Transitions can be rough. It’s like going from a cute kid to an awkward teen, or jumping from a hot tub to a freezing pool.
There are so many other hard transitions, including going from living in a dorm on campus to an apartment off-campus. There are many options to choose from when picking the perfect apartment, so here are some things to think about when going through the transition from dorm to apartment:
The social aspect of apartments is a complete 180 degree turn from that of dorms. In the dorms people are always out and about, talking with everyone and basically all living together in one huge building.
However, in an apartment one cannot just go down the hall to hang out in their best friend’s room anymore. Although, if someone dislikes being around certain people on their floor, apartment living is ideal because there is much more privacy and seclusion.
It could be a win or lose situation.
There are also no resident advisors anymore when living in apartments. This is also good and bad because fewer people get in trouble for minor infractions which is a plus, but that also means loud neighbors that may keep people awake until 3 o’clock in the morning.
There is no front desk to check people in and out at, but there can be a main office where mail is kept.
Another main difference is the food situation.
Very few people off campus have meal plans which is a game changer. People now have to go grocery shopping which means they need to have a form of transportation.
In addition, when a fridge is shared with multiple college students things can get intense, so just be prepared to not have any fridge space and tell other roommates not to go overboard. Dividing up fridge and cupboard space is really helpful.
Another exciting aspect of apartment kitchens is that everyone can legally own coffee makers and appliances, which is an upgrade from dorm life.
Then there is the cleanliness problem. There is no housekeeper who will clean up like there was in suite-style dorm living. Now everyone is in charge of not only their rooms, but the living room, kitchen and bathroom.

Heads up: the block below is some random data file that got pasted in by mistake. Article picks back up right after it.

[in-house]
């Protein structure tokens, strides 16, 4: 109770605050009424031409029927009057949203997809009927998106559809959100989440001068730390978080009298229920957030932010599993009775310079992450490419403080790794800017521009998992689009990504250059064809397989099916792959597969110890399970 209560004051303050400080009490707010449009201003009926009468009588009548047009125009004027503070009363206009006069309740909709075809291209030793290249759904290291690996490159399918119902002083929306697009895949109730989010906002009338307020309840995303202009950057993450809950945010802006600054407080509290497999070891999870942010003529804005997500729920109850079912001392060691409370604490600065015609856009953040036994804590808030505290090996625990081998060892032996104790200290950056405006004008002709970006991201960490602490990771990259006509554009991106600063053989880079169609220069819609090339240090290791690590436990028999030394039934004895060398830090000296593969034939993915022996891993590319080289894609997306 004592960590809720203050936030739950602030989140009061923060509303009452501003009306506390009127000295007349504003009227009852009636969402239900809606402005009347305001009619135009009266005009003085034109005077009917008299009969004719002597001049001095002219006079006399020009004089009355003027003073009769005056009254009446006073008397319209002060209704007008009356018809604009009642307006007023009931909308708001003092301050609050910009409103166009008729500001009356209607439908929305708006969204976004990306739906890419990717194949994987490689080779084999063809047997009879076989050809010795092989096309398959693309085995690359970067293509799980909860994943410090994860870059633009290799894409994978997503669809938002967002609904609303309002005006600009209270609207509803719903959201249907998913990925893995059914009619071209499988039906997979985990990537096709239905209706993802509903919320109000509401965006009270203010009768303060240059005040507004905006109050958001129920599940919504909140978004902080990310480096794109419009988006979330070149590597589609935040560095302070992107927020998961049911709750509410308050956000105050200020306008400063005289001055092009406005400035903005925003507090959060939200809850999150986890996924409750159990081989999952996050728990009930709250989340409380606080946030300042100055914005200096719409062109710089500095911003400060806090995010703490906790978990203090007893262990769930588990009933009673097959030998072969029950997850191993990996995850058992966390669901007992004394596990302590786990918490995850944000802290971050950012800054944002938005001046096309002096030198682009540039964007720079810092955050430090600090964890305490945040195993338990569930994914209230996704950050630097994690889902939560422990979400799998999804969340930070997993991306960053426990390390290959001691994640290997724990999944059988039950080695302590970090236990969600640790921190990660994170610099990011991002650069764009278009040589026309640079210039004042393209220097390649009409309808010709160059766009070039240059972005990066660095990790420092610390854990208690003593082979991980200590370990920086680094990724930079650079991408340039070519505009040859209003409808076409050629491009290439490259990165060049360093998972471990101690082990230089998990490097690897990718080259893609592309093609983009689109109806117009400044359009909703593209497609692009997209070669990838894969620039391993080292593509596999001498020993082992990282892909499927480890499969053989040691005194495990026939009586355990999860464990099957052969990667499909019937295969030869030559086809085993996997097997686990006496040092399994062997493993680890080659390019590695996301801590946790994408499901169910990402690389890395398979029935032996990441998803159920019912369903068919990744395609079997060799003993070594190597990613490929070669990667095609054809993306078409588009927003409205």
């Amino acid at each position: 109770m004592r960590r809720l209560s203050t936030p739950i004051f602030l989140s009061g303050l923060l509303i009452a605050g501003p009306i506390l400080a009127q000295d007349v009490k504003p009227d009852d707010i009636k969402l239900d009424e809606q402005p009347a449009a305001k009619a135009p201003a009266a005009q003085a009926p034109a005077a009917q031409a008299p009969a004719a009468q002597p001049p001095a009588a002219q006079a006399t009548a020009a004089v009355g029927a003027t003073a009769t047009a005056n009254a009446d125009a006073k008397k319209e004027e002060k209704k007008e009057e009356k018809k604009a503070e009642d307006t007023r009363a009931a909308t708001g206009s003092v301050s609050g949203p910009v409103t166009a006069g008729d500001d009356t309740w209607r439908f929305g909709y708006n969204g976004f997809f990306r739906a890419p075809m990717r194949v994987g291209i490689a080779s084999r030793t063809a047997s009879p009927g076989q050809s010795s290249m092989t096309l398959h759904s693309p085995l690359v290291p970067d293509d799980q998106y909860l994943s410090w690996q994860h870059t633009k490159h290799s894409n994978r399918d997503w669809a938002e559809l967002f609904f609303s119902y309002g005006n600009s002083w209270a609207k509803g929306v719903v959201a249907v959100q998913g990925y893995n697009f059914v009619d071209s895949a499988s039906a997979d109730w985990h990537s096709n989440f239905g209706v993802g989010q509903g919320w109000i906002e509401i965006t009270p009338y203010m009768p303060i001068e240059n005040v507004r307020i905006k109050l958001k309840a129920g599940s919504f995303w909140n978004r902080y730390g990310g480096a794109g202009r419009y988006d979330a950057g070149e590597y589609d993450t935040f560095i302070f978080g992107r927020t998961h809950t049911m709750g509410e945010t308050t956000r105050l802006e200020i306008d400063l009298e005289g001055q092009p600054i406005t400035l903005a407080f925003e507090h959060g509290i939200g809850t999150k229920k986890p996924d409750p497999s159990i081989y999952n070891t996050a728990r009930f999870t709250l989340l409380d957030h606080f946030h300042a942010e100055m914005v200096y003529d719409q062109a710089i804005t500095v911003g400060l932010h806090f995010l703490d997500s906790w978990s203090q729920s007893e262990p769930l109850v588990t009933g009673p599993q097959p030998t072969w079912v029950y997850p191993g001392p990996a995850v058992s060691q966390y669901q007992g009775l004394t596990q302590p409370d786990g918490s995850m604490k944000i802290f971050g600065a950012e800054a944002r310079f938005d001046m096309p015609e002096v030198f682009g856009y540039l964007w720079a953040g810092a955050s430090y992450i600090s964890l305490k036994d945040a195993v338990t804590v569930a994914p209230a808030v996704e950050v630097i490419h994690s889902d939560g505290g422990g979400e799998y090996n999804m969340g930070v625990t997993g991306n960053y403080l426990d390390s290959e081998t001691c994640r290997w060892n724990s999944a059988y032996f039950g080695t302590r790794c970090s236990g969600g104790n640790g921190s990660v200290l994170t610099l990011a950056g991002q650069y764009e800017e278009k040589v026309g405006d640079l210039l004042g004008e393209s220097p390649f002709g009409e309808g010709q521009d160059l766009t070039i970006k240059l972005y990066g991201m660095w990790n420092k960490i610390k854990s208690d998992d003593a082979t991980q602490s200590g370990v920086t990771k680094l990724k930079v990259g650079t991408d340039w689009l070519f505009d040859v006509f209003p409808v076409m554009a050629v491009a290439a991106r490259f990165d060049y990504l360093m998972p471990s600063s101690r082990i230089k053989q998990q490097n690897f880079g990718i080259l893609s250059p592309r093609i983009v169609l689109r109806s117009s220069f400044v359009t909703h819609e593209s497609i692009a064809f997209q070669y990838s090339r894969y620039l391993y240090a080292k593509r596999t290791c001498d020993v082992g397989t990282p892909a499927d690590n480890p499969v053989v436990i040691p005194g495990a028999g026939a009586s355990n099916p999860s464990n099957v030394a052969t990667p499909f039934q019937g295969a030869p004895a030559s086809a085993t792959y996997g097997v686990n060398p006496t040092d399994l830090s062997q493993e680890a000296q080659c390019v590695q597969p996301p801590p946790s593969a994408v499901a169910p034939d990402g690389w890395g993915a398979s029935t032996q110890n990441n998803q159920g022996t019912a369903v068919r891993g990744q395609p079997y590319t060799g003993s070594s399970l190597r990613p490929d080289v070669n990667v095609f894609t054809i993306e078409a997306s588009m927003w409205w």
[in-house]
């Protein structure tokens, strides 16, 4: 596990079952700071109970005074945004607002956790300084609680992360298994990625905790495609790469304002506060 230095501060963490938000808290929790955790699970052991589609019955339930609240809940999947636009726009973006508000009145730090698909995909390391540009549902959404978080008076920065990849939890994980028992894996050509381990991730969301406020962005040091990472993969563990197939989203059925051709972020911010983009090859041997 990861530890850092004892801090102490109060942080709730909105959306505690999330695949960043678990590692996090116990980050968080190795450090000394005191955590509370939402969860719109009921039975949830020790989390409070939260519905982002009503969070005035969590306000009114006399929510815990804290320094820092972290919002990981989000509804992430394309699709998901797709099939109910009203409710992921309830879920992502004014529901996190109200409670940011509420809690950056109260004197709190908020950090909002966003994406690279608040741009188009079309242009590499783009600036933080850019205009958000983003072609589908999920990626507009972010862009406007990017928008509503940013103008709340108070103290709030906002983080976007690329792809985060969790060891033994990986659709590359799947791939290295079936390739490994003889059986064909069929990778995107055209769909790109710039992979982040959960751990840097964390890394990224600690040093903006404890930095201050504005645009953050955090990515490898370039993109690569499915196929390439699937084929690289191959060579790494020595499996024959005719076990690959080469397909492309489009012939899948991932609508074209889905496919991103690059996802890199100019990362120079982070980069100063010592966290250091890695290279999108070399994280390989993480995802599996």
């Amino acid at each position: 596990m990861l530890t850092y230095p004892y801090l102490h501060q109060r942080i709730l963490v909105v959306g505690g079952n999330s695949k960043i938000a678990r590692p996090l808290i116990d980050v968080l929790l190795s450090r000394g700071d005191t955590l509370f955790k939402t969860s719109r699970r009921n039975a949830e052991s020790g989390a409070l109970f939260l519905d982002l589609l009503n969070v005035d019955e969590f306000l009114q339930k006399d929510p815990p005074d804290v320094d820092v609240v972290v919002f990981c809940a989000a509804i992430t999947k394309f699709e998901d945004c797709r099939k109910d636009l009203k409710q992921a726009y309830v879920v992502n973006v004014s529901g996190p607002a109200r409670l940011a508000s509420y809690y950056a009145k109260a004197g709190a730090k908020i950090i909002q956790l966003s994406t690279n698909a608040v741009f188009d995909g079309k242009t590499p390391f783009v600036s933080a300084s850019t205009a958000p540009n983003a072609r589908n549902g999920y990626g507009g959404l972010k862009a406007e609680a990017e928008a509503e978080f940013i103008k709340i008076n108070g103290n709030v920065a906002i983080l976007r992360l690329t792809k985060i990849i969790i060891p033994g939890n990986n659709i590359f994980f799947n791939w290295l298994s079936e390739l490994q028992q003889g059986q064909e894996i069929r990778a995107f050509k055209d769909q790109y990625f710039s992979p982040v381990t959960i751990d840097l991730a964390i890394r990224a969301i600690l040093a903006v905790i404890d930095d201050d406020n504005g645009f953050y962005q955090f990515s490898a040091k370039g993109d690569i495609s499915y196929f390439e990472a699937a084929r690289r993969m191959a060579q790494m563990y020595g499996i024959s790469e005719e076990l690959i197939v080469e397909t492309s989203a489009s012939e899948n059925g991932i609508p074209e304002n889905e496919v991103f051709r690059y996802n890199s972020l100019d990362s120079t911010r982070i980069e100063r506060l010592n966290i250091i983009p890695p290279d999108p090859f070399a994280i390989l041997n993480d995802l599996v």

A cleaning schedule is helpful to divide up tasks for roommates and not let anyone slack in doing their fair share.
The little things count too.
Items like toilet paper, kitchen towels, paper towels, trash bags, dish soap and anything along those lines creates a gray area. Who pays for them?
If someone pays for one pack of paper towels, who buys the next one? It is just a confusing situation that people moving in with a group of people should be prepared for. Go into your living situation with a game plan or an idea that works for the group. Some ideas are to Venmo one person, split the payments or rotate who buys things.
Safety is also a main concern now that there is no official security off-campus. Personal items are stolen frequently and some apartment complexes do not have security cameras. Be aware of people taking advantage of college students.
It is a must to always lock the doors. Make it a habit for everyone in a home to carry their keys so no one is locked out, except for the thieves.
In addition to this, unlike when living in the dorms, there is no more Aztec Recreation Center membership included. People off-campus can get one, but they have to pay for it every month.
It’s also important to remember that air conditioning and other energy expenses are very costly. Fans are a better choice to use because they use less electricity. People have to separately pay for cable and electricity depending on the apartment complex, so be sure to keep these extra bills in mind when trying to budget.
There are many other transitions that people will need to make when moving from dorms to apartments.
If someone is really unsure about how to make a smooth change from one to the other, asking someone who currently lives in an apartment is a start to finding out the necessary steps for this process.